Do you think that anti-GMO activists/commentators/opposition like myself being one of them and Roseanne being another have cause for concern over the uninhibited spread of GMOs and the uninhibited use of the various pesticides etc that are used alongside GMO in large scale industrialised agri in what amounts to the takeover and corporatisation of the food chain ?
Is anyone who opposes GMO simply being irrational ?
Personally i find the attitude that defines someone as irrational to be very condescending and its a subtle way to diminish/dismiss the concerns of others that are legitimate that also deserve an intelligent response rather than ridicule/condescension.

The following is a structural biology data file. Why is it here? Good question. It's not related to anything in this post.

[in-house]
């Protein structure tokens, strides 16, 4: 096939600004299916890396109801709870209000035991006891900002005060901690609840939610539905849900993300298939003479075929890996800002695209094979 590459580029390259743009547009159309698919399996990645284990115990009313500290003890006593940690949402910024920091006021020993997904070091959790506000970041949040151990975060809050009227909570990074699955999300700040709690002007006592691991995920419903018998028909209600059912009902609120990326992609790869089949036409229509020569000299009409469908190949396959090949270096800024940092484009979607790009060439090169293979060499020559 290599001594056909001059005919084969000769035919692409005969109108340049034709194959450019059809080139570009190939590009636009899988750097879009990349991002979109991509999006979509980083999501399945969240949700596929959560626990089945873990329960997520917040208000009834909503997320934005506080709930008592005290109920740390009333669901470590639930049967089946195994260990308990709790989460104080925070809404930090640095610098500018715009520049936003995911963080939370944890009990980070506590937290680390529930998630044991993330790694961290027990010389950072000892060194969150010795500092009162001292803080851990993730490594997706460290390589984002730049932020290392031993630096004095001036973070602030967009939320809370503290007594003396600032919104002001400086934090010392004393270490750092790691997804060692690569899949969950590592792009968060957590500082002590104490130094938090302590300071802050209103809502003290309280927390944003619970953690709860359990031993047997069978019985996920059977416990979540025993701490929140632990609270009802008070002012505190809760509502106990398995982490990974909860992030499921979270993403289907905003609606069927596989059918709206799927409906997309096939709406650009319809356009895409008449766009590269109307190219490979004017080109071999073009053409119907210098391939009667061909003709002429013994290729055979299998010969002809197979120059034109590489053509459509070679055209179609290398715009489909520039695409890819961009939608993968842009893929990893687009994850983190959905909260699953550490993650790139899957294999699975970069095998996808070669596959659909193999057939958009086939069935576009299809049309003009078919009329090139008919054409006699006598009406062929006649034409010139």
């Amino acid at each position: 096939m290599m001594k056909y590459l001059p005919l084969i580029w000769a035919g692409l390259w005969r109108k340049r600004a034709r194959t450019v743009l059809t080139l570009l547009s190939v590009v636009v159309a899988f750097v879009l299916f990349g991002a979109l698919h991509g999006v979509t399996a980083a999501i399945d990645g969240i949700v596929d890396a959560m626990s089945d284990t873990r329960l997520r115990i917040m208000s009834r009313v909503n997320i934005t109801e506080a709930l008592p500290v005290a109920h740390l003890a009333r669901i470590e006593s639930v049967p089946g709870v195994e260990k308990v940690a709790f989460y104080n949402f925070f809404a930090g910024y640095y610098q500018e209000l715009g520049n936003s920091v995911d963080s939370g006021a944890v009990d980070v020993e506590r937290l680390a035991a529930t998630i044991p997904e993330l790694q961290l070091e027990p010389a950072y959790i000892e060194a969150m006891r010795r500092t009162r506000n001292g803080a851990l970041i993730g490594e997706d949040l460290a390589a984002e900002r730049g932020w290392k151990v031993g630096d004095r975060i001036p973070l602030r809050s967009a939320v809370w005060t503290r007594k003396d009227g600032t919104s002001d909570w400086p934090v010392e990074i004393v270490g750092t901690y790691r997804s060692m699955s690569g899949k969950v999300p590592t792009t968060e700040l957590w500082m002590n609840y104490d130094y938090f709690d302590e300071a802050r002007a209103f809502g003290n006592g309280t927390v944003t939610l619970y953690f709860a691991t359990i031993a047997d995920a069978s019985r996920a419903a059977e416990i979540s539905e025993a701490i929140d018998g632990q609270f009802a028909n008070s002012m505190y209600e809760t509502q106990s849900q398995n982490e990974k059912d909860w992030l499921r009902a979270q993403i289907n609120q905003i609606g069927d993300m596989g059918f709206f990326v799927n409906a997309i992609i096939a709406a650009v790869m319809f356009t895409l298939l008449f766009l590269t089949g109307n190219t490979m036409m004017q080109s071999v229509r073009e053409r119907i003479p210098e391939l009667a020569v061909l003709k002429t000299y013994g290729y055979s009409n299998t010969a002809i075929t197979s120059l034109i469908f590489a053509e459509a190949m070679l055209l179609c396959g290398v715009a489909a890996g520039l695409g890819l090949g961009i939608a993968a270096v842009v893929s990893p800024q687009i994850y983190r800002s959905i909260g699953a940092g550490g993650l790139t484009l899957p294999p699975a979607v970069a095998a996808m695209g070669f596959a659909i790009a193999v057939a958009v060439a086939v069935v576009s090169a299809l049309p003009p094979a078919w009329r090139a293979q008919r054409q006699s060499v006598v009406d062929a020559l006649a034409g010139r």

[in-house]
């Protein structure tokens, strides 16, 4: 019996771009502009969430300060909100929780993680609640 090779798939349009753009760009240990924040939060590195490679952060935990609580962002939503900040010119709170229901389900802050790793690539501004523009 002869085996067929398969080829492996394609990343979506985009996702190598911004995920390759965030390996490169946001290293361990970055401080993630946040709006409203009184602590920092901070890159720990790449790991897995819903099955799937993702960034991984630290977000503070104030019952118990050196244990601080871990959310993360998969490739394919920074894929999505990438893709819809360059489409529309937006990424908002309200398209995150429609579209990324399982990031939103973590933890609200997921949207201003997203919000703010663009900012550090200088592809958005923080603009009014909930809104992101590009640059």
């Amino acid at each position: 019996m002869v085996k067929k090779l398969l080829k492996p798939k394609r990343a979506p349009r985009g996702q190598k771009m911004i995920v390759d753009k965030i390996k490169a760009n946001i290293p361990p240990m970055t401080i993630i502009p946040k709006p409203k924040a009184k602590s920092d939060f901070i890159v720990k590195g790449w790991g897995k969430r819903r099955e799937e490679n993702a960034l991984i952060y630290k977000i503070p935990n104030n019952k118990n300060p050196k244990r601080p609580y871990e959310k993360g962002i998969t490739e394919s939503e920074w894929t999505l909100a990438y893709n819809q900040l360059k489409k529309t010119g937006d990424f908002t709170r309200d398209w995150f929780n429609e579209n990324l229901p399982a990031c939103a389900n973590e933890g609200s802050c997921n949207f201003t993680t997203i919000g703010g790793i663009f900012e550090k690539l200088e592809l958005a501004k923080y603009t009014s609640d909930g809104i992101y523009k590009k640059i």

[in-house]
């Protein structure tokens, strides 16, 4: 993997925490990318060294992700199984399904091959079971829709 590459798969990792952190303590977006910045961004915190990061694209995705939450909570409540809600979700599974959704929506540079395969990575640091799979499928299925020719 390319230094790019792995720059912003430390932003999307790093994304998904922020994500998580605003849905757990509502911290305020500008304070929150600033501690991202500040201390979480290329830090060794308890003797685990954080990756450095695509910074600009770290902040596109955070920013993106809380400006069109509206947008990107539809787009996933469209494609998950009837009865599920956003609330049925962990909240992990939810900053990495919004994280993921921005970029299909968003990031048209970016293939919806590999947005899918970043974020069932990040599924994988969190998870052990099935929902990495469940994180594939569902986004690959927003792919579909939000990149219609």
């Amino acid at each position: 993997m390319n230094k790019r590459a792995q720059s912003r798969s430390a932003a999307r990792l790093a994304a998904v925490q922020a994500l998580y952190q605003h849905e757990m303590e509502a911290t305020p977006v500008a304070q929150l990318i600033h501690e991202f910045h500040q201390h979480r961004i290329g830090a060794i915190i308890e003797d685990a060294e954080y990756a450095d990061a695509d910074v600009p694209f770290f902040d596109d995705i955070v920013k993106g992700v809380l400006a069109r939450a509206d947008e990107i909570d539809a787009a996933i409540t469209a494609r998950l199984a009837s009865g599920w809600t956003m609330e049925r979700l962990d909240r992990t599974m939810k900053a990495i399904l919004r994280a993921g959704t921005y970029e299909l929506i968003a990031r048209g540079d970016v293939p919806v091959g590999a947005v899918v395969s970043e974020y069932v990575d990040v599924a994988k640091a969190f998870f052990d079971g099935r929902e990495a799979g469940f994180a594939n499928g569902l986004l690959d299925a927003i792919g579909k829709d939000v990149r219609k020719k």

In the previous article you comment that GMO/Pesticides are well tested.They are tested and they are tested in open field trials and judging by the record of the EPA in the US its clear to anyone who cares to acknowledge it that the EPA are failing in their remit as an enviromental protection agency as they are subject to the demands of Monsanto so food safety is sacrificed on the alter of corporatisation/commercialisation.
As a side note i usually avoid debunking sites due to the poor quality of the articles and general slant within the debunking in question.While yours is better than that you let yourself down when you muck raking regarding Roseanne regarding previous issues that are unrelated/irrelevent to your article and the dispute that makes up an entire paragraph.